UN Secretary-General António Guterres on Friday called for dialogue between the Government and the demonstrators, and also expressed sadness over the loss of life.
The UN human rights office, OHCHR, said reports indicate that up to 30 people have been killed in demonstrations across the country, though this number has not been verified.”We are worried by reports that security forces have used live ammunition and rubber bullets in some areas. We call on the #Iraqi Government to allow people to freely exercise their rights to freedom of expression and peaceful assembly,” — @UNHumanRights on #IraqProtests.
“We are worried by reports that security forces have used live ammunition and rubber bullets in some areas, and have also fired tear gas cannisters directly at protestors,” OHCHR spokesperson Marta Hurtado told journalists in Geneva on Friday.
“We call on the Iraqi Government to allow people to freely exercise their rights to freedom of expression and peaceful assembly. The use of force should be exceptional, and assemblies should ordinarily be managed without resort to force.”
Scores of Iraqis, mostly youth, have taken to the streets since Tuesday, to demand economic reforms, jobs, and reliable basic public services such as electricity and water, as well as an end to corruption.
Internet service in most governorates has also been shut down in response to the protests, according to international media reports.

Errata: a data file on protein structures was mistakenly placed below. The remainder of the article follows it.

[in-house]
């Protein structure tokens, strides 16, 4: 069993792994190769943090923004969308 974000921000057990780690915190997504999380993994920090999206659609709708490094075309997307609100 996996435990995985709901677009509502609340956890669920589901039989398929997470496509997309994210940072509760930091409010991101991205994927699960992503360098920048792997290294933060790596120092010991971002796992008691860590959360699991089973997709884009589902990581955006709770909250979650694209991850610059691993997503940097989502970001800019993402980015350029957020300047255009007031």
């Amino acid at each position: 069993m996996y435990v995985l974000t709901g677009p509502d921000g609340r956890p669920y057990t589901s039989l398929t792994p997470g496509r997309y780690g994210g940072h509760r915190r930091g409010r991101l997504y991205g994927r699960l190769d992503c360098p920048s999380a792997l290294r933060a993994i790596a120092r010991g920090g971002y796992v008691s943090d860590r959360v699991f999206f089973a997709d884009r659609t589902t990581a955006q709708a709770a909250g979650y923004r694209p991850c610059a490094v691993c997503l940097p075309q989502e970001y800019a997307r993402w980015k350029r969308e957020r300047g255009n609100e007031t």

“Blanket internet shutdowns are likely to contravene freedom of expression, unduly restricting the right to receive and impart information and may exacerbate tensions,” Ms. Hurtado said.
Iraq is the latest country to be rocked by protests. Since June, thousands of people in Hong Kong have been protesting against plans to allow extradition to China, while Haiti has been engulfed in anti-government protests, which escalated in recent weeks.
On Friday, the Government of Ecuador declared a national state of emergency following nationwide street protests led by transportation workers and students, over fuel price rises. Demonstrators clashed with police, who reportedly fired tear gas to disperse the crowds.
The UN chief has been following these “recent waves of street demonstrations”, expressing concern over the violence, injuries and loss of life, according to a statement issued by his Spokesperson.
Mr. Guterres underlined that the fundamental rights of freedom of expression and peaceful assembly should be respected.
“The Secretary-General reiterates his call to security forces to act at all times with maximum restraint and to respond to any acts of violence in conformity with relevant international human rights standards on the use of force by law enforcement officials. He also calls on protestors to demonstrate peacefully and to refrain from violence,” the statement continued.